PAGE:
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When Democracies attack

Discussion in 'Politics (deprecated)' started by atbell, Mar 4, 2010.

  1. atbell

    atbell TRIBE Member

    Alarmist? Could be.

    I don't mean to imply that Iceland, Britan and Norway are going to get to fisticuffs to settle this over due debt but it does bring up larger concerns, and the overall political quagmire, of what happens as the US debt comes due and the Japanese (now the largest holders of US debt), the Chinese, the South Koreans, and the Saudis try to collect from the government.

    The US democracy was broadly 'in favour' of the debt creation. They did not vote out governments who overspent by issuing debt and they voted for costly wars.

    Will the US public vote to pay off 'thier' debts?

    If they do not and push comes to shove there stands to be one democratic country that feels it does not need to honour debts, even to other democracies.

    How are the constituents of other democracies, not to mention some of the more authoritarian counties, going to react to a nation that chooses not to honour thier debt?

    Extending this even further, what happens if the citizens of two democratic nations vote, in free and fair elections, to go to war?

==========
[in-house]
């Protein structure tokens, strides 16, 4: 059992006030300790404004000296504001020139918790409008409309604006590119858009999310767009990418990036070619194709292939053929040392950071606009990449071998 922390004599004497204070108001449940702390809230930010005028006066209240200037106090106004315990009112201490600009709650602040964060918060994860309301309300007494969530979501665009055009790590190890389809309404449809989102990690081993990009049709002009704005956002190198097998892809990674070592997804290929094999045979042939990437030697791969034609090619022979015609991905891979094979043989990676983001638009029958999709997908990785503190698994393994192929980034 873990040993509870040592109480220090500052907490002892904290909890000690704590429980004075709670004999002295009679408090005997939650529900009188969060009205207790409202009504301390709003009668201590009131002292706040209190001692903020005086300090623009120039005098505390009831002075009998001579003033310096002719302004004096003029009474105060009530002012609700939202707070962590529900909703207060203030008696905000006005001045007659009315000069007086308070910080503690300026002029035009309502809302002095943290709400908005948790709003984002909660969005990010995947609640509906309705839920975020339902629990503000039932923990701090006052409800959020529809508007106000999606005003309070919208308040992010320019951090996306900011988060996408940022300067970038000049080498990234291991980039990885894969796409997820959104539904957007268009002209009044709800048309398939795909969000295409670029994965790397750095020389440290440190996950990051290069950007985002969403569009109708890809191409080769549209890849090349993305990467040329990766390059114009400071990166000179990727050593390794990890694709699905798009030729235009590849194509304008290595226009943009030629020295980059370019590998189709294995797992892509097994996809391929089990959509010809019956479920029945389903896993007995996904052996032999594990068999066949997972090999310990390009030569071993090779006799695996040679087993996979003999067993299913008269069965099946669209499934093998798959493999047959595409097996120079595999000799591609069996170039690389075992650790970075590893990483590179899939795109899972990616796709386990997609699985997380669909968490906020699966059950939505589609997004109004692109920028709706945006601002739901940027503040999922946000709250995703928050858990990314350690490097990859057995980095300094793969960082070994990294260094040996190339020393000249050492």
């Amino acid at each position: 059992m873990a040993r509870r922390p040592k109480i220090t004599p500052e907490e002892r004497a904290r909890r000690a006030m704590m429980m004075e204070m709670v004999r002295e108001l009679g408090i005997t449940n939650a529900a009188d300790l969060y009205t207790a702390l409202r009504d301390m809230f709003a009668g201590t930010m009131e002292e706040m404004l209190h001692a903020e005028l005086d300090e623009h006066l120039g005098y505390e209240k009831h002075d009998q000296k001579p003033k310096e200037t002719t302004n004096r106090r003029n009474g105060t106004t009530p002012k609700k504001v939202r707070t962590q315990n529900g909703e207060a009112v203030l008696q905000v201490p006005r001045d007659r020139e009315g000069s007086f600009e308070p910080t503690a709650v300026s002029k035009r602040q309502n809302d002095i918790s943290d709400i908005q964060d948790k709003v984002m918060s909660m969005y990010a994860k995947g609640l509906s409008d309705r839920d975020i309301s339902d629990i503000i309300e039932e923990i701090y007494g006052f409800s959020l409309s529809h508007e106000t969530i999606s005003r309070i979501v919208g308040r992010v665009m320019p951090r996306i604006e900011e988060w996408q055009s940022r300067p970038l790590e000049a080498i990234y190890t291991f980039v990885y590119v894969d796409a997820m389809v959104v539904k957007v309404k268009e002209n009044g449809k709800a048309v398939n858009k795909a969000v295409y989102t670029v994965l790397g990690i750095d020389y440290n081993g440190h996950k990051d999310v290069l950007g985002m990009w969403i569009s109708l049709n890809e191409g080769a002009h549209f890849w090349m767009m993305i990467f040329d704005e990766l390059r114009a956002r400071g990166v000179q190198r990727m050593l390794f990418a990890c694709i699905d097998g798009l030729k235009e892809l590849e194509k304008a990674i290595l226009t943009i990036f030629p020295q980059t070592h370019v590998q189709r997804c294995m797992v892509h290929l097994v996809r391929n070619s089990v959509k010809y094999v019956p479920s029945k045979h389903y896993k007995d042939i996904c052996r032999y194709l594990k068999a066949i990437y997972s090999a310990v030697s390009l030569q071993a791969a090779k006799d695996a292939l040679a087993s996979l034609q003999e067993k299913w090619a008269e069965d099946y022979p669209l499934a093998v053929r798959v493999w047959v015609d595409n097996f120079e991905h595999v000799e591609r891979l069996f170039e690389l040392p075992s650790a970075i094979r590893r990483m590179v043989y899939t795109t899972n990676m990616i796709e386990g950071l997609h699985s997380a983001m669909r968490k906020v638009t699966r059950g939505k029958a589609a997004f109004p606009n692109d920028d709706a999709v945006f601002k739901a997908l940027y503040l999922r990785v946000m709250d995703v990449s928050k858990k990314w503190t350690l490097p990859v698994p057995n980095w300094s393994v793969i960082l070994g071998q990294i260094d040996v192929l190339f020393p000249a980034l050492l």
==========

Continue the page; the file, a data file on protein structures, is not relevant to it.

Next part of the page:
It isn't completely inconsivable that one country votes not to pay debts the public doesn't feel they were part of while the citizens of a second nation that is due money vote to respond with hostility.
     
  2. atbell

    atbell TRIBE Member

    A good example which draws comparisons between the situation in Greece, where riot police have been joining the protestors (bastile anyone?), and the situation in US States. As above, I'd suggest using more examples of financial problems to view the situation down south. Iceland is a good modern example but plenty of other case studies exist which could be used to better predict the way that the US population will react as the leadership attempts to navigate out of the crisis.


    I don't even want to think about what might happen to a hospital that defaults on its bonds.

    Yeah public health care.
     

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